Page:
HALIBUT cheeks and short ribs. Scallops and foie gras. Squid and pig’s ears. Lobster and squab. Recognize the theme? It’s surf and turf.
For the guy shuffling chips at a Vegas craps table, hoping for a hot roller -- or at least a meal comped by the pit boss -- surf and turf means a thick steak and a fat lobster tail. But chefs are navigating uncharted waters and ranging beyond the plains to create new takes on the steakhouse standby.
Their sometimes wild iterations continue to evolve and proliferate despite the fact that some food lovers think the classic American pairing is based on an uneasy marriage of meat and fish. And whether inspired by the land-sea combinations of international cuisines or maybe just the American dream of having it all, especially on one plate, today’s surf-and-turf combinations are more varied than the possible rolls on a pair of six-sided dice.
“So many meats go really well with seafood because they’ll add richness or fat that a lot of seafood doesn’t have,” says Water Grill executive chef David Lefevre. “With a flounder or a sole or a John Dory or a flakier, whiter-fleshed seafood, a rich piece of meat contrasts with the lean fish and adds a new dimension of flavor.”
On the other hand, Sona executive chef David Myers combines big-eye tuna with veal tongue because of what he sees as similarities. The tuna is seared rare and the tongue is braised, then crisped in a pan. “I like the depth of flavors, the meaty richness of a specialty meat with the rawness and meatiness of the tuna.... It’s a combination that works as a red-wine-oriented dish,” Myers says.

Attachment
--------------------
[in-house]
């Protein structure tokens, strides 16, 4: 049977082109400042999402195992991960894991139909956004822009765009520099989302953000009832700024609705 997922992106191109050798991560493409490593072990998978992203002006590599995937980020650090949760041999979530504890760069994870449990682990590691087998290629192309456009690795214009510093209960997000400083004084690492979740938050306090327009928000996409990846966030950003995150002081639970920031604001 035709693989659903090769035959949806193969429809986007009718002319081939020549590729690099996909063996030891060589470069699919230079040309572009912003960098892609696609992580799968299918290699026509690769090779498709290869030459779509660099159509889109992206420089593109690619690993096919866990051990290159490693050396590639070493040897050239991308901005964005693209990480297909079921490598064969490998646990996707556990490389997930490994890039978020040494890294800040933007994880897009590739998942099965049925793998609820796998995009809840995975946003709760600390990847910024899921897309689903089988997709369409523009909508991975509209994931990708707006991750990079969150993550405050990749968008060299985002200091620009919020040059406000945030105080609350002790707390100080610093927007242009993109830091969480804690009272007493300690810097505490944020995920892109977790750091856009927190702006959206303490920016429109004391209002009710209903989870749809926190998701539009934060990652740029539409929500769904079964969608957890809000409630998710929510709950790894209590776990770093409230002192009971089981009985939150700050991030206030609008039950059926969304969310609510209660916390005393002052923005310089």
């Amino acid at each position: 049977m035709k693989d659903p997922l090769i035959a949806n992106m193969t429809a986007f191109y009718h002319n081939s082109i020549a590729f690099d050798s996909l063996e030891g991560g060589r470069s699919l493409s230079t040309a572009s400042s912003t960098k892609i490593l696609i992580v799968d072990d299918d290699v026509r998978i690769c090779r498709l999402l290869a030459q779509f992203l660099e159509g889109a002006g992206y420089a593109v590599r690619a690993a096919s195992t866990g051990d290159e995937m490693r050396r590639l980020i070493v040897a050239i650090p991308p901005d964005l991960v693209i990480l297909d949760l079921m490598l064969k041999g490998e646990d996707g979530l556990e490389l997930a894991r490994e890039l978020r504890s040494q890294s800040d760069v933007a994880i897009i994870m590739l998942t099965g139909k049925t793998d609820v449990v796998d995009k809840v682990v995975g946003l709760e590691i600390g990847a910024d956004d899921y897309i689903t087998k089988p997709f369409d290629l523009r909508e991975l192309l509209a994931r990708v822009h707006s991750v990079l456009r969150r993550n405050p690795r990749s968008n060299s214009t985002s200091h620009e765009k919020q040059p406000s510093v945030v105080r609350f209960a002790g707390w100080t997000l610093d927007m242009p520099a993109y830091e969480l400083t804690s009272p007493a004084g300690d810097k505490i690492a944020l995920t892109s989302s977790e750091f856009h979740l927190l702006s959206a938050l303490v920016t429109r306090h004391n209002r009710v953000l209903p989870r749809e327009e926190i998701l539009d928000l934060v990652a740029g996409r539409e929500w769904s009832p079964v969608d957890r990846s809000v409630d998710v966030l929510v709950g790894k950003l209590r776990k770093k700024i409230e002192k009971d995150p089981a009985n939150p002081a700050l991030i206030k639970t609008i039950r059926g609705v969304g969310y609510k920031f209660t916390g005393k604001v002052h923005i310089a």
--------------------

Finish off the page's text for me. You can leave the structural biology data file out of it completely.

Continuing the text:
What’s the obsession behind the compulsion to unite land and sea on the plate? “I think people will always gravitate toward surf and turf because we’ve all been raised with it. I remember it from my parents,” says David Lentz, chef at the Hungry Cat, who has offered as a special a “mainstream surf and turf”: grilled rib-eye and butter-poached lobster with a bearnaise sauce. It’s the bearnaise sauce that helps pull it all together, Lentz says, because “you can use it either with the lobster on its own or the steak on its own.”
Lentz also has experimented with pairings such as monkfish with beef cheeks. “It’s through trial and error that we’ve come up with these combinations,” he says.
WHAT’S nostalgia for some may be culinary cliche for others. “I hate steak and lobster. It’s so 1976. People have got to get past the whole steak and lobster thing,” says Michael Bryant, chef at Norman’s in West Hollywood. “When it comes to surf and turf, try something new.”
Bryant definitely is. He’s dishing out chocolate-glazed short ribs with parsnip puree paired with halibut cheeks over bacon-braised cabbage.